Journal of Architectural Conservation
Volume 15 Number 1 March 2009
Abstracts and author information
Conservation of a Working Farm
Egryn is a working farm on the west coast of Meirionnydd, Wales. Its cultural landscape represents a fascinating slice of history, and includes a collection of buildings and monuments ranging from Neolithic long cairns to twentieth-century manganese workings, encompassing a Bronze Age stone circle, an Iron Age round house, early medieval platform sites, a sixteenth-century hall house, a seventeenth-century house, and eighteenth- and nineteenth-century agricultural buildings. The medieval house is Grade II*-listed, while all the other buildings are Grade II-listed and the majority of the archaeological sites are Scheduled Ancient Monuments. The farm was given to the National Trust in 2000, and provided an exciting challenge; how should the property be cared for using the highest building conservation standards, whilst giving public access to both the buildings and the landscape, and supporting the continuation of farming on the site? The following paper is a case study of the project; it discusses the approaches taken to the conservation and details some of the specific issues which have arisen during the work so far.
Elizabeth GreenSince 2002, Elizabeth Green has been National Trust Curator for North and Mid-Wales and, more recently, two small areas of Northern Ireland. She graduated from Nottingham University with a BA (Hons) in Architecture in 1994 and completed her PhD on the Medieval Hall Houses of North and East Wales in 2006. Elizabeth is Honorary Conference Secretary for the Society of Architectural Historians of Great Britain.
The Conservation of Coral Buildings on Saudi Arabia's Northern Red Sea Coast
The northern Red Sea coast of Saudi Arabia is known for its distinct traditional buildings made from coral stones. Oil wealth and changing lifestyles have largely rendered these buildings redundant and many have not been lived in for 30 years. A lack of maintenance and ongoing weathering is causing the buildings to progressively deteriorate and a valuable cultural heritage asset is being lost. Evidence of recent attempts at conservation of these buildings further highlights the loss of knowledge base and skills in traditional building and repair techniques. This paper examines the traditional building techniques of the region in order to start making pragmatic recommendations for how these buildings can be conserved and meaningfully reused.
Aylin Orbasli trained as an architect in Turkey and then specialized in conservation. She is Reader in Architectural Regeneration at Oxford Brookes University and also works as a consultant in historic building conservation and management. She has been advising the Supreme Commission for Tourism and the Municipalities of the four historic towns in Saudi Arabia on the conservation of their urban heritage. Her most recent book, Architectural Conservation, is published by Blackwell Publishing (2008).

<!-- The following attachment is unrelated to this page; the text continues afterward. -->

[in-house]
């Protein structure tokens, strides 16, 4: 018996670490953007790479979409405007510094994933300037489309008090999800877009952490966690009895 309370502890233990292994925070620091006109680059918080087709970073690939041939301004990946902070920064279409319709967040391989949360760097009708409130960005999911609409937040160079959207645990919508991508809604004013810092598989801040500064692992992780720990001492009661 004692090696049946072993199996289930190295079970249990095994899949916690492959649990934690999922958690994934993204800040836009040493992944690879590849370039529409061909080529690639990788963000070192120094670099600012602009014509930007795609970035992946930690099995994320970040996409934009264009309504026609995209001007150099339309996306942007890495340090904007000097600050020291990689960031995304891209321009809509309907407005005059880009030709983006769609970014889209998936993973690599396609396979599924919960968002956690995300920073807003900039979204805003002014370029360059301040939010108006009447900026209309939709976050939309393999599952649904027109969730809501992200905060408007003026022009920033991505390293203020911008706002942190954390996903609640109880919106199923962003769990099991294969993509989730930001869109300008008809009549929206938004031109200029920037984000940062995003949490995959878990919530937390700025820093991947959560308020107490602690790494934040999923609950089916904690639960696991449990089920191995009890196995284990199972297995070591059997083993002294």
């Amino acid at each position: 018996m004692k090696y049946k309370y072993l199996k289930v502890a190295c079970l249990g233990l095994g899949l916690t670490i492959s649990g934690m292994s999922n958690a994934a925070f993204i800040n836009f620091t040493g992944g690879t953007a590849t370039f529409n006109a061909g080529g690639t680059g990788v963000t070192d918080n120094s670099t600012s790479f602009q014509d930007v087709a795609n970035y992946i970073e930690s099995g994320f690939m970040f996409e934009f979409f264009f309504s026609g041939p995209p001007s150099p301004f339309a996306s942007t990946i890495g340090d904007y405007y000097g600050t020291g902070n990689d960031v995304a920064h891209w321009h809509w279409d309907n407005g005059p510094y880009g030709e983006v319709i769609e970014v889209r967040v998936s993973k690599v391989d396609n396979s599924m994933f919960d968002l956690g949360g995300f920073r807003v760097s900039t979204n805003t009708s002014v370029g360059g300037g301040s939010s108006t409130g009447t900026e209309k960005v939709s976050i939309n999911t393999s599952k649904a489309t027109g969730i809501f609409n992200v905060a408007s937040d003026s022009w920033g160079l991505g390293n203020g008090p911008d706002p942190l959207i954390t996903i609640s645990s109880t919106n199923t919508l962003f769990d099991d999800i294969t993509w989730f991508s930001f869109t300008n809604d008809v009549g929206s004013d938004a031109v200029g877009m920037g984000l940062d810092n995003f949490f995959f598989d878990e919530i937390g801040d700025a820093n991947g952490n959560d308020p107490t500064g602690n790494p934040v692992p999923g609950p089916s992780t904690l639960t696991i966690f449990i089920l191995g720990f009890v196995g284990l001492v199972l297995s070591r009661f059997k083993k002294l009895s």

Application of Infrared Thermography to Historic Building Investigation
Infrared thermography (IRT) is a non-destructive, non-contact method of detecting, gathering and evaluating information about historic buildings. IRT investigation is based on the principle that heat flowing in a material is altered by the presence of anomalies. The changes in heat flow cause localized differences of the surface temperature. By mapping the surface temperature and understanding the heat flow, a map of inner anomalies in the material can be obtained. Four case studies are used to illustrate how, using IRT, information about a building's materials, its condition, characteristics and state of decay can be gathered that may not be evident from visual examination.
Jonathan Spodek is an architect and Associate Professor in the College of Architecture and Planning at Ball State University (Indiana USA). His area of specialization is the non-destructive evaluation and testing of historic buildings. His work includes documentation and evaluation of locally important structures, national historic landmarks and world heritage sites.
Elisabetta Rosina is a researcher at BEST Experimental Laboratory, Polytechnic of Milan (Italy), where she is responsible for the mobile laboratory unit. She is accomplished in the surveying and assessment of buildings, and in the design, planning and execution of non-destructive investigations for conservation of historic buildings
Environmental Controls in National Trust Properties
The paper describes the issues and processes associated with controlling the internal environment in historic National Trust buildings that are open to the public, with the aim of slowing the rates of deterioration of the collections, and decorative interiors, without causing damage to the structure. The paper shows how environmental monitoring is providing knowledge of the building performance prior to any services project and also sets out the current National Trust Environmental Control Strategy.
Conservation heating is proving extremely successful at stabilizing environmental conditions and reducing the remedial conservation requirement of the collections. Other control methods, such as buffered microclimates and dehumidification are mentioned briefly, along with the current issues of ventilation, choices of insulation and fuel.
Linda Bullock graduated with a BSc (Hons) in Physics and worked for Kodak and National Gallery, London researching lighting and environmental issues. Positions at Instituut Collectie Nederland, Amsterdam and the National Trust followed, where she provided preventive and environmental advice for museums and historic houses. Now a consultant, she sits on the Paintings Committee of the Church Buildings Council and is an accredited conservator-restorer (ACR)
Donhead Publishing 2013